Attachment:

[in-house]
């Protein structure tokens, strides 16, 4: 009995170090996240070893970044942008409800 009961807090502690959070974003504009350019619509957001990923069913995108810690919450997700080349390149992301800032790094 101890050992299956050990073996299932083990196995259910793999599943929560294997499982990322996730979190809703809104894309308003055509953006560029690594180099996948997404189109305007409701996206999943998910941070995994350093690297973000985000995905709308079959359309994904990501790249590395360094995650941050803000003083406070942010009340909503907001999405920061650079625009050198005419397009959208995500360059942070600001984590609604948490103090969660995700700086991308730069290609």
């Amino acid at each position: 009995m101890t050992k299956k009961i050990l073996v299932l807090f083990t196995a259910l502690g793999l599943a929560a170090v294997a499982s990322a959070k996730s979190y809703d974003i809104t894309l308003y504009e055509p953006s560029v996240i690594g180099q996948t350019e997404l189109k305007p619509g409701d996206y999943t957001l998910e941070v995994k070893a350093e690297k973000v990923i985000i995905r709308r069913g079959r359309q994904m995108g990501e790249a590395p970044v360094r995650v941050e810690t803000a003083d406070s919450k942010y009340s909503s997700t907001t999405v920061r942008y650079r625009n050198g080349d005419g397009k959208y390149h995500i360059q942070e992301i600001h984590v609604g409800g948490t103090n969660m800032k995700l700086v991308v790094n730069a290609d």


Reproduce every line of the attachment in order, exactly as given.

[in-house]
């Protein structure tokens, strides 16, 4: 009995170090996240070893970044942008409800 009961807090502690959070974003504009350019619509957001990923069913995108810690919450997700080349390149992301800032790094 101890050992299956050990073996299932083990196995259910793999599943929560294997499982990322996730979190809703809104894309308003055509953006560029690594180099996948997404189109305007409701996206999943998910941070995994350093690297973000985000995905709308079959359309994904990501790249590395360094995650941050803000003083406070942010009340909503907001999405920061650079625009050198005419397009959208995500360059942070600001984590609604948490103090969660995700700086991308730069290609």
């Amino acid at each position: 009995m101890t050992k299956k009961i050990l073996v299932l807090f083990t196995a259910l502690g793999l599943a929560a170090v294997a499982s990322a959070k996730s979190y809703d974003i809104t894309l308003y504009e055509p953006s560029v996240i690594g180099q996948t350019e997404l189109k305007p619509g409701d996206y999943t957001l998910e941070v995994k070893a350093e690297k973000v990923i985000i995905r709308r069913g079959r359309q994904m995108g990501e790249a590395p970044v360094r995650v941050e810690t803000a003083d406070s919450k942010y009340s909503s997700t907001t999405v920061r942008y650079r625009n050198g080349d005419g397009k959208y390149h995500i360059q942070e992301i600001h984590v609604g409800g948490t103090n969660m800032k995700l700086v991308v790094n730069a290609d």